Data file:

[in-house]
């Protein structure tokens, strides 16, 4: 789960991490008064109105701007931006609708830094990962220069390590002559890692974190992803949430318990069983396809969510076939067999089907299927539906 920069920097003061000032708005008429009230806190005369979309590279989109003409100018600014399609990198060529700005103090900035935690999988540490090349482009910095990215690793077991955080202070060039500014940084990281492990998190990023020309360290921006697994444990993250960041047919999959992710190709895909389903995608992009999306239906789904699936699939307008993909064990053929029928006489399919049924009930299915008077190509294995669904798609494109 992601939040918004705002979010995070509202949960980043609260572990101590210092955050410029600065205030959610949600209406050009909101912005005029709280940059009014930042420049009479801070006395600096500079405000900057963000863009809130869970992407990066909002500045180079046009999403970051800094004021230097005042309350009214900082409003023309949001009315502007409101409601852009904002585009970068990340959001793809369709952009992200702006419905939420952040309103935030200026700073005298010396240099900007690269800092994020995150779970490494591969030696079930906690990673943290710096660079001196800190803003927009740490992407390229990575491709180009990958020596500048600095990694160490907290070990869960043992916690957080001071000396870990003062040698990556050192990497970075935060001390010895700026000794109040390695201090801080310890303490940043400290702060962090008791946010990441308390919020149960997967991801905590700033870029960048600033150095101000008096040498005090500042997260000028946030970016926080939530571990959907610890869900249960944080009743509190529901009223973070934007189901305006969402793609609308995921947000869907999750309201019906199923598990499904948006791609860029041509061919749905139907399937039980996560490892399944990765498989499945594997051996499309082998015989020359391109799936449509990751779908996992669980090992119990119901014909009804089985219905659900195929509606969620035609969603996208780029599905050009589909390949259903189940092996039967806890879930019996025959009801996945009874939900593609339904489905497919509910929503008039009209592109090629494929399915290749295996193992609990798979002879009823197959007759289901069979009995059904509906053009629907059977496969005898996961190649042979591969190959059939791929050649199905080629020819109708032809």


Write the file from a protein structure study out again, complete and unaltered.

[in-house]
């Protein structure tokens, strides 16, 4: 789960991490008064109105701007931006609708830094990962220069390590002559890692974190992803949430318990069983396809969510076939067999089907299927539906 920069920097003061000032708005008429009230806190005369979309590279989109003409100018600014399609990198060529700005103090900035935690999988540490090349482009910095990215690793077991955080202070060039500014940084990281492990998190990023020309360290921006697994444990993250960041047919999959992710190709895909389903995608992009999306239906789904699936699939307008993909064990053929029928006489399919049924009930299915008077190509294995669904798609494109 992601939040918004705002979010995070509202949960980043609260572990101590210092955050410029600065205030959610949600209406050009909101912005005029709280940059009014930042420049009479801070006395600096500079405000900057963000863009809130869970992407990066909002500045180079046009999403970051800094004021230097005042309350009214900082409003023309949001009315502007409101409601852009904002585009970068990340959001793809369709952009992200702006419905939420952040309103935030200026700073005298010396240099900007690269800092994020995150779970490494591969030696079930906690990673943290710096660079001196800190803003927009740490992407390229990575491709180009990958020596500048600095990694160490907290070990869960043992916690957080001071000396870990003062040698990556050192990497970075935060001390010895700026000794109040390695201090801080310890303490940043400290702060962090008791946010990441308390919020149960997967991801905590700033870029960048600033150095101000008096040498005090500042997260000028946030970016926080939530571990959907610890869900249960944080009743509190529901009223973070934007189901305006969402793609609308995921947000869907999750309201019906199923598990499904948006791609860029041509061919749905139907399937039980996560490892399944990765498989499945594997051996499309082998015989020359391109799936449509990751779908996992669980090992119990119901014909009804089985219905659900195929509606969620035609969603996208780029599905050009589909390949259903189940092996039967806890879930019996025959009801996945009874939900593609339904489905497919509910929503008039009209592109090629494929399915290749295996193992609990798979002879009823197959007759289901069979009995059904509906053009629907059977496969005898996961190649042979591969190959059939791929050649199905080629020819109708032809």